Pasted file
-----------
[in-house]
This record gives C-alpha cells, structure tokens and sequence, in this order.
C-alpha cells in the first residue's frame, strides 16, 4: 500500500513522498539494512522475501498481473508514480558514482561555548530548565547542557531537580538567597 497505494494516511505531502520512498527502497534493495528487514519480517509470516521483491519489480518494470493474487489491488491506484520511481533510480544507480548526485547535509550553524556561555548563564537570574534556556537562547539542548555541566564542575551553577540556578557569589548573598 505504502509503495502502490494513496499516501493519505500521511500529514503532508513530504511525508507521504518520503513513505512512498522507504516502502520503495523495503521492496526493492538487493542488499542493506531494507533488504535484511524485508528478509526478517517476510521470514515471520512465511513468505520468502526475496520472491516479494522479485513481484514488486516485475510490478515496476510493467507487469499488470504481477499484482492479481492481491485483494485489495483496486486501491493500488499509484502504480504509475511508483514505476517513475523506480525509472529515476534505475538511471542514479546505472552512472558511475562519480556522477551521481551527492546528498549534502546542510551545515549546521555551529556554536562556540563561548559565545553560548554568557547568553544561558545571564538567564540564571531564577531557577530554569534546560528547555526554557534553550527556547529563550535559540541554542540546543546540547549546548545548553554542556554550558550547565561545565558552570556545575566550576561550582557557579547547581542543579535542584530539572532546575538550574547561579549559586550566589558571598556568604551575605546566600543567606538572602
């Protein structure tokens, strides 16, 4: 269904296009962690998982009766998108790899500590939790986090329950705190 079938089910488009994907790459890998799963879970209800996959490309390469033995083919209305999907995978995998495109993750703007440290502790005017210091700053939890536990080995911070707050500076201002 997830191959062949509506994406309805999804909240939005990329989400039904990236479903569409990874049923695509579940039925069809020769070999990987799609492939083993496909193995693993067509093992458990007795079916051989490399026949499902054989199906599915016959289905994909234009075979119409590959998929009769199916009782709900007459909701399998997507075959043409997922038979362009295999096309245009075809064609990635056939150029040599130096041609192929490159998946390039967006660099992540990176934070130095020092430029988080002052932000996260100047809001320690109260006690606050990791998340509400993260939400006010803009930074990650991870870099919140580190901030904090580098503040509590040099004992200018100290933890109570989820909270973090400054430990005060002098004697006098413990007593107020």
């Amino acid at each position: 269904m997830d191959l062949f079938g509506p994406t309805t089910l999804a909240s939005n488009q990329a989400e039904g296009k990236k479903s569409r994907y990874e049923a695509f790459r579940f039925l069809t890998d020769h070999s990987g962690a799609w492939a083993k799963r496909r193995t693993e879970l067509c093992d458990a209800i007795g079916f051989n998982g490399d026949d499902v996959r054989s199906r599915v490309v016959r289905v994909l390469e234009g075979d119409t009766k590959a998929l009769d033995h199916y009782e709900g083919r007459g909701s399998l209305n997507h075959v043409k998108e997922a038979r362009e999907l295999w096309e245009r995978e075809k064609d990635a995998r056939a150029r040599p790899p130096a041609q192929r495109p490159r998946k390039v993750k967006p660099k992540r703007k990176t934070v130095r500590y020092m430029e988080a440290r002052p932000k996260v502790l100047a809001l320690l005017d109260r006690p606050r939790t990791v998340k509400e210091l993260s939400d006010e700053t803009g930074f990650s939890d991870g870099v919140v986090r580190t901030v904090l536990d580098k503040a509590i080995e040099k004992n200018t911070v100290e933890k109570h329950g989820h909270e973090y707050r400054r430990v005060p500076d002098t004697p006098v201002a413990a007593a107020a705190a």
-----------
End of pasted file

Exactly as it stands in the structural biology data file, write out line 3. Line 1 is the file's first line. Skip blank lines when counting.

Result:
C-alpha cells in the first residue's frame, strides 16, 4: 500500500513522498539494512522475501498481473508514480558514482561555548530548565547542557531537580538567597 497505494494516511505531502520512498527502497534493495528487514519480517509470516521483491519489480518494470493474487489491488491506484520511481533510480544507480548526485547535509550553524556561555548563564537570574534556556537562547539542548555541566564542575551553577540556578557569589548573598 505504502509503495502502490494513496499516501493519505500521511500529514503532508513530504511525508507521504518520503513513505512512498522507504516502502520503495523495503521492496526493492538487493542488499542493506531494507533488504535484511524485508528478509526478517517476510521470514515471520512465511513468505520468502526475496520472491516479494522479485513481484514488486516485475510490478515496476510493467507487469499488470504481477499484482492479481492481491485483494485489495483496486486501491493500488499509484502504480504509475511508483514505476517513475523506480525509472529515476534505475538511471542514479546505472552512472558511475562519480556522477551521481551527492546528498549534502546542510551545515549546521555551529556554536562556540563561548559565545553560548554568557547568553544561558545571564538567564540564571531564577531557577530554569534546560528547555526554557534553550527556547529563550535559540541554542540546543546540547549546548545548553554542556554550558550547565561545565558552570556545575566550576561550582557557579547547581542543579535542584530539572532546575538550574547561579549559586550566589558571598556568604551575605546566600543567606538572602